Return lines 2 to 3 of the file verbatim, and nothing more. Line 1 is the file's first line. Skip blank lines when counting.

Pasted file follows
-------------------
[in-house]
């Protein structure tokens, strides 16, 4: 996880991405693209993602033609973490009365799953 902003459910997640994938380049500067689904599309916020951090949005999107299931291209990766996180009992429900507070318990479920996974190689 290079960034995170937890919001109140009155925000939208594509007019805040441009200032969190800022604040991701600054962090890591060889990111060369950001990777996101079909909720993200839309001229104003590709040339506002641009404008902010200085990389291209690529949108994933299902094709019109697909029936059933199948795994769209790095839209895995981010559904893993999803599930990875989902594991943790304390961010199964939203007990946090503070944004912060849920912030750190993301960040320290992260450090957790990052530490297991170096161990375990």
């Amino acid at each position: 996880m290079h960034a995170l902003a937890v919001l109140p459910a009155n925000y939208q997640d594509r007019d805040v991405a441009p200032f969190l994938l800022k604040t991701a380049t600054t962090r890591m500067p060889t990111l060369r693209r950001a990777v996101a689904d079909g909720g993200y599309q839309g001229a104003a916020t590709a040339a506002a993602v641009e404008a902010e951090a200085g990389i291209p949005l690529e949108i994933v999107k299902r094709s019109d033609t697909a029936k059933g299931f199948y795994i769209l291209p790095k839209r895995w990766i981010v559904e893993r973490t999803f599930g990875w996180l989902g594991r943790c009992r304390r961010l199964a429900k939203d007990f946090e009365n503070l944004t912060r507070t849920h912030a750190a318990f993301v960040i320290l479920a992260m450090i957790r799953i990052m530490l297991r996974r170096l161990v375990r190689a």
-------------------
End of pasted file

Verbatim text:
């Protein structure tokens, strides 16, 4: 996880991405693209993602033609973490009365799953 902003459910997640994938380049500067689904599309916020951090949005999107299931291209990766996180009992429900507070318990479920996974190689 290079960034995170937890919001109140009155925000939208594509007019805040441009200032969190800022604040991701600054962090890591060889990111060369950001990777996101079909909720993200839309001229104003590709040339506002641009404008902010200085990389291209690529949108994933299902094709019109697909029936059933199948795994769209790095839209895995981010559904893993999803599930990875989902594991943790304390961010199964939203007990946090503070944004912060849920912030750190993301960040320290992260450090957790990052530490297991170096161990375990």
């Amino acid at each position: 996880m290079h960034a995170l902003a937890v919001l109140p459910a009155n925000y939208q997640d594509r007019d805040v991405a441009p200032f969190l994938l800022k604040t991701a380049t600054t962090r890591m500067p060889t990111l060369r693209r950001a990777v996101a689904d079909g909720g993200y599309q839309g001229a104003a916020t590709a040339a506002a993602v641009e404008a902010e951090a200085g990389i291209p949005l690529e949108i994933v999107k299902r094709s019109d033609t697909a029936k059933g299931f199948y795994i769209l291209p790095k839209r895995w990766i981010v559904e893993r973490t999803f599930g990875w996180l989902g594991r943790c009992r304390r961010l199964a429900k939203d007990f946090e009365n503070l944004t912060r507070t849920h912030a750190a318990f993301v960040i320290l479920a992260m450090i957790r799953i990052m530490l297991r996974r170096l161990v375990r190689a």